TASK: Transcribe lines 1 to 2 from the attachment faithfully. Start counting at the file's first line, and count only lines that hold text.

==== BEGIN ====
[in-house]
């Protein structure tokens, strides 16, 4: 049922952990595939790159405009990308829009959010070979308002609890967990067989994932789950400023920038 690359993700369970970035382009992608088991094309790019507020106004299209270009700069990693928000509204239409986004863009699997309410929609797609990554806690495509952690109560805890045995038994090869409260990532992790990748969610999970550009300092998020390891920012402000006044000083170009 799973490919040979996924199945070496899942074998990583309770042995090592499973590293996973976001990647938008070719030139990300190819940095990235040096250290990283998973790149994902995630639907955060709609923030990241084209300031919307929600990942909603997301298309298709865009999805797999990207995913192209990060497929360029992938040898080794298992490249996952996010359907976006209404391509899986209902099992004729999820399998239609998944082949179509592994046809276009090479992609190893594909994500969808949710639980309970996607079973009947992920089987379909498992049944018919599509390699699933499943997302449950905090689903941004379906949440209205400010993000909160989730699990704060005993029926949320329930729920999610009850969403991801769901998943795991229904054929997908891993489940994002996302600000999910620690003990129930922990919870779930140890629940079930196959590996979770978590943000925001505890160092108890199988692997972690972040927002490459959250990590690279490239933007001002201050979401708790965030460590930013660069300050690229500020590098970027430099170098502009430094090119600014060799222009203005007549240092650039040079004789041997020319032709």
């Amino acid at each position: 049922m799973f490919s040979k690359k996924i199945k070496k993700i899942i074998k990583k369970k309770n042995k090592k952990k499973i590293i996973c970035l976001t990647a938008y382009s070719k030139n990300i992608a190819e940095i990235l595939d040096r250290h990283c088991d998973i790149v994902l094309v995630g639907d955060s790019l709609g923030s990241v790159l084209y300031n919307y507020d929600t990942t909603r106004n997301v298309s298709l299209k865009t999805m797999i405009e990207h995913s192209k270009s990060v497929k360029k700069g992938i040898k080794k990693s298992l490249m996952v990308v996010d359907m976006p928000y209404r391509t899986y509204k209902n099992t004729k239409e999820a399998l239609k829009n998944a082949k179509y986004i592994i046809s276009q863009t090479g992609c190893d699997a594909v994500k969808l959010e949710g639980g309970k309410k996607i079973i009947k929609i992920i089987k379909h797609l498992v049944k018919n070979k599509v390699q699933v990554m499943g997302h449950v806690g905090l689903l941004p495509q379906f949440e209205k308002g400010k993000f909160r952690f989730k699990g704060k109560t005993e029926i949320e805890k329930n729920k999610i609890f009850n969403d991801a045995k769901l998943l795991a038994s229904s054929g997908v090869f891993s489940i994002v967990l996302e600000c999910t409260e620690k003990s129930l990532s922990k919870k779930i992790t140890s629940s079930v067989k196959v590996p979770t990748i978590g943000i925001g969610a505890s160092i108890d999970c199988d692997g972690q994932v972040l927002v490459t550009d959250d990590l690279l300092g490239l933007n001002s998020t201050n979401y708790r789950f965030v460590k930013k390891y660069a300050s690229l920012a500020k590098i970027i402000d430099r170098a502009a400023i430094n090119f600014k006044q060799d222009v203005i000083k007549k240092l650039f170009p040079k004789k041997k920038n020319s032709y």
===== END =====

[in-house]
């Protein structure tokens, strides 16, 4: 049922952990595939790159405009990308829009959010070979308002609890967990067989994932789950400023920038 690359993700369970970035382009992608088991094309790019507020106004299209270009700069990693928000509204239409986004863009699997309410929609797609990554806690495509952690109560805890045995038994090869409260990532992790990748969610999970550009300092998020390891920012402000006044000083170009 799973490919040979996924199945070496899942074998990583309770042995090592499973590293996973976001990647938008070719030139990300190819940095990235040096250290990283998973790149994902995630639907955060709609923030990241084209300031919307929600990942909603997301298309298709865009999805797999990207995913192209990060497929360029992938040898080794298992490249996952996010359907976006209404391509899986209902099992004729999820399998239609998944082949179509592994046809276009090479992609190893594909994500969808949710639980309970996607079973009947992920089987379909498992049944018919599509390699699933499943997302449950905090689903941004379906949440209205400010993000909160989730699990704060005993029926949320329930729920999610009850969403991801769901998943795991229904054929997908891993489940994002996302600000999910620690003990129930922990919870779930140890629940079930196959590996979770978590943000925001505890160092108890199988692997972690972040927002490459959250990590690279490239933007001002201050979401708790965030460590930013660069300050690229500020590098970027430099170098502009430094090119600014060799222009203005007549240092650039040079004789041997020319032709």